Clients of ours saw a leopard today in the Hluhluwe Imfolozi Park -- Yay
Haven't seen one for some time and there is certainly no guarantee that even on a 4 or 5 night visit, that this elusive cat will be sighted anywhere, roaming free within KwaZulu-Natal.
So sad then, to read Tony Carnie's, front page of the Mercury article this morning. Here one fellow has amassed some 150 leopard skins from possibly within KwaZulu-Natal Province over the past few years. That is devastating. That is just one person, there are then the annual permits issued to hunt leopard and the "permission to destroy" a problem leopard permits, then other poachers, accidents? This over and above the survival problem the animals have with habitat degradation, disease, competition mortalities caused by other predators and so on.
We have some of the finest protected areas in South Africa with incredible biodiversity. So many of our protected areas claim to be Big 5 Game Reserves. I am afraid we are not presenting the true picture here. Too many of our clients have been disappointed at the end of their holidays in KwaZulu-Natal, due to not seeing all of these high profile animals, invariably, it is the leopard that is missing from the list. Certainly there are arguments against prioritising the Big 5, but tell that to a foreign visitor, who will for sure be asked if he saw them all, on his return to his friends and family. This "Brag line" is now too well entrenched in the wildlife industry worldwide.
There is a very different story for the Kruger Park area and especially within the Sabi Sand Game reserve properties. I was there last week and within a few days had seen 8 different leopard and many of them more than once - and close. The Big Five on virtually every game drive and certainly every day on the two drives. I confidently send clients to that area knowing that they should return home smiling.
This could be the case here in KwaZulu-Natal as well - we need this province's authorities to turn this carnage of these protected species around. We do have leopard, but generally their ranges exceed the size of the protected areas in which they occur and extend into areas where they can be baited, shot or trapped. With immediate effect, hunting permits should no longer be issued and then the long hard battle vs the poachers should begin in ernest.
Restrict the wearing of genuine leopard hide to Royalty and or those truly entitled to do so by rank. This hierarchy should determine and permit only those entitled to the privilege, to wear leopard skin - what a difference that would make. Take the 150 odd skins seized (as per Tony Carnie's report) have them properly cured and treated and stored by Ezemvelo KZN Wildlife for diligent sale to this Zulu elite. The value and significance of this badge of rank has been severely downgraded, what with even some cultural villages having their dancers thus attired! Capital should be made of this tragedy, Provincial coffers topped up from what should be a substantial return from these remains of the poached Leopard. Add value to the pelt, so that those entitled to were it may do so with pride, knowing that it had been sourced legally and cost a great deal of money.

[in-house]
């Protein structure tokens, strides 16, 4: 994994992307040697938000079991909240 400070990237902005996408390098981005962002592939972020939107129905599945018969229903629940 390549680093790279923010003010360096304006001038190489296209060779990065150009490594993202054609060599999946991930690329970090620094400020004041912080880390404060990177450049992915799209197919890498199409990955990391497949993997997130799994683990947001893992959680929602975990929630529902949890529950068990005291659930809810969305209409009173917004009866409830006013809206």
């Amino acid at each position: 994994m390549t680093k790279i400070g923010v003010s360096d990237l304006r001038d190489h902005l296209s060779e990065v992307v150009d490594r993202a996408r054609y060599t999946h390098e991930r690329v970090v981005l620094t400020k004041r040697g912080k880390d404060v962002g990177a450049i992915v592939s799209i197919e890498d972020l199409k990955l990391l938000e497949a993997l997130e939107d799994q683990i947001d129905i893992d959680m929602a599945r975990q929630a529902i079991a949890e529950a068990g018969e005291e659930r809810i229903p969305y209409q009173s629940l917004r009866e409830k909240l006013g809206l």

In turn the leopard population could increase in numbers and those that have become habituated to vehicular traffic, regularly seen. It's not too late but nearly so. Help to make KZN truly a Big 5 destination.
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Wednesday, August 12, 2009
Thursday, August 6, 2009
The "SA Tourism Update" Marketing Index released last week has indicated that established international tour operators fear a disrupted supply of product during the period of the 2010 World Cup Soccer tournament next year and rate the introduction of carbon-neutral schemes less important than other issues such as solving the crime problem.
With less than a year left to go until the 2010 World Cup, responses from 280 tour operator respondents around the world regarding the major soccer tournament were interesting.
Results show that operators in the major source markets are fearful about the disrupted supply and displaced business they expect as a result of the event. Surprisingly only 56 % of SA-based operators thought the World Cup will be good for their business. This was the same as the percentage in
Germany with the at 52 %. In the North American market 64 % of operators were actually negative and in the rest of UK Europe 66 % said it would not be good for their business.
The Marketing Index was conducted in association with Grant Thornton and SATSA. It covers twelve areas of interest to tourism suppliers engaged international marketing.
We are already experiencing difficulty with securing available accommodation during the World Cup period and what is more disappointing is how a few of our preferred venues have escalated tariffs beyone a reasonable margin. What really surprises me, is that even Provincial Government Departments with accommodation, have embraced this profiteering - they , at best, should be the ones setting an example by not inflating prices. What sort of signal are we going to give to the International Market ? What a perfect opportunity to show how inexpensive this "long haul" destination really is.
I have been plesantly surprised to find that a number of our preferred venues have not embraced 'Match" and have not increased their tariffs above their normal 2009 / 2010 normal increment, interestingly most are already nearly fully booked for this period - Good for them!!
Let's not miss or mess up one of the finest opportunities we have ever had to showcase our Country
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